This code is designed to pull product information from https://www.bunnings.com.au/
wget is used to build an offline mirror of the bunnings website.
parse_product.pl script then harvests all the information from each product page, storing it in a database.
This code was written as a one off script and provided in the hope that it may be useful. It worked for me, once, the code is not of particularly high quality and fancy extras like unit tests were not created, there is however extensive logging. If using it you should expect to have to do some debugging, in particular any changes to the bunnings website will need to be accounted for.
I used wget to generate an offline mirror to work with. Each product page is 300k, despite eliminating images and downloads the full mirror comes to roughly 22G.
$ wget --append-output=fetch.log --no-clobber --keep-session-cookies --save-cookies cookies --recursive --timestamping --level=inf --no-remove-listing --reject jpg,jpeg,png,gif,pdf,doc,docx https://www.bunnings.com.au/
A postgresql database used to store the information, a guide is provided later to convert the tables to mysql if desired.
I run my development machines with postgresql trusting local connections, if you require passwords for access you will need to supply them here and to the script.
$ createdb bunnings $ psql bunnings < db.sql
harvest the information
The perl script will work through the product files in the supplied directory, pushing the data into the database.
It will take a while, I suggest running overnight.
$ perl parse_product.pl mirror/www.bunnings.com.au/ > product.20170212.log
You should examine the log for any errors, the following greps may be useful. Note that some (626) duplicate key errors is normal, there are duplicated product pages. There are also a couple (17) of pages which don't contain any product information.
$ grep -v "Parsed" product.20170212.log $ grep -v -e "Parsed" -e "duplicate key value violates" -e "already exists" -e "Skipped" -e "not a product page" product.20170212.log
The scripts are designed to populate a postgresql database.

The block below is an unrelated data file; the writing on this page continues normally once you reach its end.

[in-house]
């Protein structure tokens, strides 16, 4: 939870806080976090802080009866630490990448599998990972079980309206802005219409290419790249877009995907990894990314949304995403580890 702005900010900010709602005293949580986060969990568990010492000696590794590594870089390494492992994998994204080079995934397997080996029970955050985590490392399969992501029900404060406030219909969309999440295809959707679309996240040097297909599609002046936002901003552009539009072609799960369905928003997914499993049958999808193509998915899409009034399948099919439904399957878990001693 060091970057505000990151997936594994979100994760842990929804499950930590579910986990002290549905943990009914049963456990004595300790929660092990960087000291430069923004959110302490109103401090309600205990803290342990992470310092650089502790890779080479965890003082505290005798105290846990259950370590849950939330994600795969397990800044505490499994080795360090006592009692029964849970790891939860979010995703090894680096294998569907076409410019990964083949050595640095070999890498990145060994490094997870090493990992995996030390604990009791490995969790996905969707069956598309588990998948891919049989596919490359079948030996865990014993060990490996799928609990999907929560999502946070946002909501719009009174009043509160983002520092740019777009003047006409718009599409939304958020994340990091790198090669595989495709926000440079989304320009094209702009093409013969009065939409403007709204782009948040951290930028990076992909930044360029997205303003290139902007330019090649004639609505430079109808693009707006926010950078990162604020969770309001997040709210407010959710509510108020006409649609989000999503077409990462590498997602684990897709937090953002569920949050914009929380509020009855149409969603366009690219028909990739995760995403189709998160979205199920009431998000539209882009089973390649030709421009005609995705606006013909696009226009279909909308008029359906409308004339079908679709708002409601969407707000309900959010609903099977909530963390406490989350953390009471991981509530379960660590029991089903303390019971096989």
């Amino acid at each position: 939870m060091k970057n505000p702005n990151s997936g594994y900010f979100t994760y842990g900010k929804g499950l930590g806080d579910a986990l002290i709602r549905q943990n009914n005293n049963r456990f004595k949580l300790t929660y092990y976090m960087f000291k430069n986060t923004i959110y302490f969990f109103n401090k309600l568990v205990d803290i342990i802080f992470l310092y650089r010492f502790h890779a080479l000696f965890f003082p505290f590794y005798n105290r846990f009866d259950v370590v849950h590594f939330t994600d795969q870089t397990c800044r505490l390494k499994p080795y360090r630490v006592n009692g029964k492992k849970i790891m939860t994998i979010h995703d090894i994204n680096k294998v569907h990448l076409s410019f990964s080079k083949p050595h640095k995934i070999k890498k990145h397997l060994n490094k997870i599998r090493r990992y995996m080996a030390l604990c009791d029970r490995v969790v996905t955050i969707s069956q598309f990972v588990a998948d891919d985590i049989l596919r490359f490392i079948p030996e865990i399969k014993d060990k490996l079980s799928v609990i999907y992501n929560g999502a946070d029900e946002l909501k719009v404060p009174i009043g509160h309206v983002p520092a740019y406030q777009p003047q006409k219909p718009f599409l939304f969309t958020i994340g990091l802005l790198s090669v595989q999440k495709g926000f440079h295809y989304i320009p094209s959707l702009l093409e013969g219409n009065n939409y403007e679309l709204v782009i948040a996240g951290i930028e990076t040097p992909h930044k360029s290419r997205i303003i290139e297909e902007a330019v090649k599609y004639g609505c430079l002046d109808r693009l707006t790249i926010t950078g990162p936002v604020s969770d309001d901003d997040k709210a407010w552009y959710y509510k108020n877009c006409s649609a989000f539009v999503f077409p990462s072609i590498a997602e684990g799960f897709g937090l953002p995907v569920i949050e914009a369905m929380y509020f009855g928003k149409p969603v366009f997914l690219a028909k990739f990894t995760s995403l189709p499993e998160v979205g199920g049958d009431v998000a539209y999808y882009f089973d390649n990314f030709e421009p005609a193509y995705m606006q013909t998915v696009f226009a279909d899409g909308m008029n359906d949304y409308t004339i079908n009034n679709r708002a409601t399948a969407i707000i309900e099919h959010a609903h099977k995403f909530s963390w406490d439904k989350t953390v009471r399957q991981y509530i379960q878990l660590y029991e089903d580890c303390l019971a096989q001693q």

The tables can be extracted and used to populate a mysql database using the following:
psql=# COPY (SELECT product_number, title, brand, price, image, download_time, array_to_json(category) AS category, description_text, array_to_json(description_bullets) AS description_bullets from product) TO '/tmp/product_dump.tsv'; psql=# COPY (SELECT product_number, key, value FROM specification) TO '/tmp/specification_dump.tsv';
mysql> CREATE TABLE product ( product_number INTEGER PRIMARY KEY, title TEXT, brand TEXT, price TEXT, image TEXT, download_time DATETIME, # mysql 5.7 introduces a native JSON type which could be used for the JSON arrays category TEXT, # JSON array description_text TEXT, description_bullets TEXT # JSON array ); mysql> CREATE TABLE specification ( product_number INTEGER REFERENCES product(product_number), # key is a reserved word :( specification is less fiddly than escaping # VARCHAR allows indexing # using utf8_bin forces the index to be case sensitive specification VARCHAR(80) CHARACTER SET utf8 COLLATE utf8_bin, value TEXT, PRIMARY KEY (product_number, specification) ); mysql> LOAD DATA INFILE '/tmp/product_dump.tsv' INTO TABLE product; mysql> LOAD DATA INFILE '/tmp/specification_dump.tsv' INTO TABLE specification;
Two other scripts were created during development and are provided but should not be necessary.
parse_range.pl parses the category pages, which bunnings calls its range. This was not useful to me, all the data I needed could be found on the product page, it may be useful for you.
check_fail.pl examines a log file and double checks that each referenced page exists in the database, it was useful to catch faulty parses during development.
a note on copyright
Copyright issues are always a concern with this type of work, just because you can do it doesn't mean you are allowed to do it. My understanding is that acquiring the data is typically ok however republishing it may cause issues, the
description_text field is a particular concern. You should seek your own legal advice relevant to your country.